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SWOSU Receives $500,000 Endowed Scholarship
August 25, 2011
Southwestern Oklahoma State University in Weatherford has received a permanent endowment fund of $500,000.
The Rule of Law Education Endowment Fund has been established with the SWOSU Foundation to promote leadership, citizenship and education of deserving SWOSU students.
The Rule of Law Education Fund was created by order of the Honorable Gerald H. Riffe, associate district judge for the District Court of Beaver County, as part of a class action cy pres distribution for the purpose of advancing the Rule of Law in Oklahoma through the promotion of leadership, citizenship and education of youth. The Rule of Law Education Fund was made possible through the joint efforts of attorneys Douglas E. Burns and Terry L. Stowers of Burns & Stowers, P.C., Allan DeVore of the DeVore Law Firm, and R. Jamie Kee of Trippet, Kee, Trippet & Parsons, as well as the class representative, Lobo Exploration Company.
“SWOSU is appreciative of this generous gift that was made possible by Judge Riffe, Doug, Terry, Allan and Jamie,” SWOSU President Randy Beutler said. “The greatest result of the creation of this fund will be manifested in the students who are able to draw from it and enhance their lives and the future of western Oklahoma.”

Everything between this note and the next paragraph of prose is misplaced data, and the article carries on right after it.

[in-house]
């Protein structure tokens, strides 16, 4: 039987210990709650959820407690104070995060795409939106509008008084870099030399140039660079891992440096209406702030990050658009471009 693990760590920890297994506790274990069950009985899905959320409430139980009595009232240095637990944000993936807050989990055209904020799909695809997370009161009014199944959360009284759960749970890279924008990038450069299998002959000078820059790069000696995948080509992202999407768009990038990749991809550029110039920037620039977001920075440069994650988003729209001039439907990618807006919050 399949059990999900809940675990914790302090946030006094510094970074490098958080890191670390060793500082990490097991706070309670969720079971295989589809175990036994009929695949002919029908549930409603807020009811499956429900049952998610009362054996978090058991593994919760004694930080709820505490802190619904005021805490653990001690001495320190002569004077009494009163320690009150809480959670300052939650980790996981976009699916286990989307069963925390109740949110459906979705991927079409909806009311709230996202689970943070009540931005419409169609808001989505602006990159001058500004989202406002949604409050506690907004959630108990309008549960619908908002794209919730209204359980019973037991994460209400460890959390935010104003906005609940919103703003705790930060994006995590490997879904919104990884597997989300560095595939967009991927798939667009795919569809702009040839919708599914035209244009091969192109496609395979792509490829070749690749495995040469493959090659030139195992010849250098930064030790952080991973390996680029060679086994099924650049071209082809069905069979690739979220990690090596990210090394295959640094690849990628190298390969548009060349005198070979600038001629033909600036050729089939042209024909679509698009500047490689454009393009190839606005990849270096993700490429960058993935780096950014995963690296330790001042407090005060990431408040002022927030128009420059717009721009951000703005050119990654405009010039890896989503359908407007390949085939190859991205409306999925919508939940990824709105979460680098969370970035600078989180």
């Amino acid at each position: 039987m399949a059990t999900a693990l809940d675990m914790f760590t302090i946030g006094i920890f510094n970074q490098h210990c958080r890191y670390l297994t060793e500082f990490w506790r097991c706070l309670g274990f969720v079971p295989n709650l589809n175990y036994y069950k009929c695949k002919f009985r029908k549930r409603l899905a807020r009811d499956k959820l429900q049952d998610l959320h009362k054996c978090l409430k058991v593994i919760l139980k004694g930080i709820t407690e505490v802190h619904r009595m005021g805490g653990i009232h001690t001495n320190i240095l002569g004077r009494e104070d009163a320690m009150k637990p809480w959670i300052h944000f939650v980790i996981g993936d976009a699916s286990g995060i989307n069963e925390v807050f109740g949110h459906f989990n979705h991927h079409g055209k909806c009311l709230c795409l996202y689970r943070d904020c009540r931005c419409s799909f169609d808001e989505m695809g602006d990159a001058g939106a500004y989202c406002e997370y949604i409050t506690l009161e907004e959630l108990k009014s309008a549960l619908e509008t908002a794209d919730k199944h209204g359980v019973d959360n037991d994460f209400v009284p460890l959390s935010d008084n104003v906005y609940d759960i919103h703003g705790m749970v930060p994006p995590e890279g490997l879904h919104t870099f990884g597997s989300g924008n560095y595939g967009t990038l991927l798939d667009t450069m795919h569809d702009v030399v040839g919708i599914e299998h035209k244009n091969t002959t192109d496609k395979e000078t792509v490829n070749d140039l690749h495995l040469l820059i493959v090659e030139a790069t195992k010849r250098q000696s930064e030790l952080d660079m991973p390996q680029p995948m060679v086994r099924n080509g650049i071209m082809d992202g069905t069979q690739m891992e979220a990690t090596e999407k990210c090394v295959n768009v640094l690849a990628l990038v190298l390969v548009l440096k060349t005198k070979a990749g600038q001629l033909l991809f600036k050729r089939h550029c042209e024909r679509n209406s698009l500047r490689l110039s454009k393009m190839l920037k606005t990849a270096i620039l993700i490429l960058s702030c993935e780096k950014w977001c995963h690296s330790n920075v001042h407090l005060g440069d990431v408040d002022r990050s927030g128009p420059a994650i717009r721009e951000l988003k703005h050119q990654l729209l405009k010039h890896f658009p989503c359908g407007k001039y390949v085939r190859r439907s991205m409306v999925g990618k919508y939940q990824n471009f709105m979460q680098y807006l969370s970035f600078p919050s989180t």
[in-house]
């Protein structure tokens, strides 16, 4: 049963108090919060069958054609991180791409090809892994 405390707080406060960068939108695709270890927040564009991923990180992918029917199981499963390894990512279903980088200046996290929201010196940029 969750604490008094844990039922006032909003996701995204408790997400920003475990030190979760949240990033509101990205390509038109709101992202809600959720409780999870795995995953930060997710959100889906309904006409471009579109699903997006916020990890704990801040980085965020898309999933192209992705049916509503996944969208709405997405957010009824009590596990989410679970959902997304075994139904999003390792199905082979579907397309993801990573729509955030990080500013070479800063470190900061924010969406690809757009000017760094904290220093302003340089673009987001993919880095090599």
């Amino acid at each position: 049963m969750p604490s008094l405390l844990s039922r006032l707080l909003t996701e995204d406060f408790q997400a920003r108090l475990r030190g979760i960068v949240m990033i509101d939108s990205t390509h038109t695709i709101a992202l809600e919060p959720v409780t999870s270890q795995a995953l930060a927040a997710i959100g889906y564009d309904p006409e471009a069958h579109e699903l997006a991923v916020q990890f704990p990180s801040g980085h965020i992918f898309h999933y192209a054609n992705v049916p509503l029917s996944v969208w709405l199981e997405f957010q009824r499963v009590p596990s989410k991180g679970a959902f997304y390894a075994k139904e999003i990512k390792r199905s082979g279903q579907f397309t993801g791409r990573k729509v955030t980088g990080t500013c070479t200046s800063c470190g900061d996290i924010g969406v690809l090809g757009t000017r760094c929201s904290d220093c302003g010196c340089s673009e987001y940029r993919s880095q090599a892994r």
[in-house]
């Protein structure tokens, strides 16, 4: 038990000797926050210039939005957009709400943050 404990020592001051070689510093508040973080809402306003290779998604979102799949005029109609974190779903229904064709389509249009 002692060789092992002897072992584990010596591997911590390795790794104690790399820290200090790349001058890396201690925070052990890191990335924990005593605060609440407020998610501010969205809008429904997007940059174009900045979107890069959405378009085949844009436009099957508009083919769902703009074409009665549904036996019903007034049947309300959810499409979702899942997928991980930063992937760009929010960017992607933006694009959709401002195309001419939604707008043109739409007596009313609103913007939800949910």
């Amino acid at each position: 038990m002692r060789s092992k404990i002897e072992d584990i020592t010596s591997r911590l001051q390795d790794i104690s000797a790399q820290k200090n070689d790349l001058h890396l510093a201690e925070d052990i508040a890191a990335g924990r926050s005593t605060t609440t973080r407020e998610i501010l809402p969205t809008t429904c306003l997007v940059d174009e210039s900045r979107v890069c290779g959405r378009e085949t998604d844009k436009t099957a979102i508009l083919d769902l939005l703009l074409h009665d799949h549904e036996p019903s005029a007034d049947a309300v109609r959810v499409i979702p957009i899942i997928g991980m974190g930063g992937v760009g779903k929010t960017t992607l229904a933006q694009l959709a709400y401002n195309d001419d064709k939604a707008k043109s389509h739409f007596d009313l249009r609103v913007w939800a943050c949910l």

According to Judge Riffe, the cornerstone of our society is the “Rule of Law”. The Rule of Law is a legal-political regime that guarantees government accountability and protection of rights of individuals through equal access to a transparent and independent judicial system. The judicial system has numerous safeguards and procedural devices to ensure this equal access and protection.
One of the devices is the class action. In 1976, U.S. Supreme Court Justice William Douglas, the longest serving justice in U.S. history, said, “In our society that is growing in complexity there are bound to be innumerable people who would go begging for justice without the class action. The class action is one of the few legal remedies the small claimant has against those who command the status quo. I would strengthen his hand with the view of creating a system of law that dispenses justice to the lowly as well as to those liberally endowed with power and wealth.”
SWOSU was one of several universities in Oklahoma to be named beneficiaries of the class action suit.
Students selected for the scholarships must be full-time students in good standing and must perform satisfactory work toward an undergraduate degree. The students must be citizens of Oklahoma, and scholarships will be awarded based on academic merit and need.
For additional information, contact Lynne Thurman, assistant to the president for institutional advancement at SWOSU, at 580.774.3267 or firstname.lastname@example.org.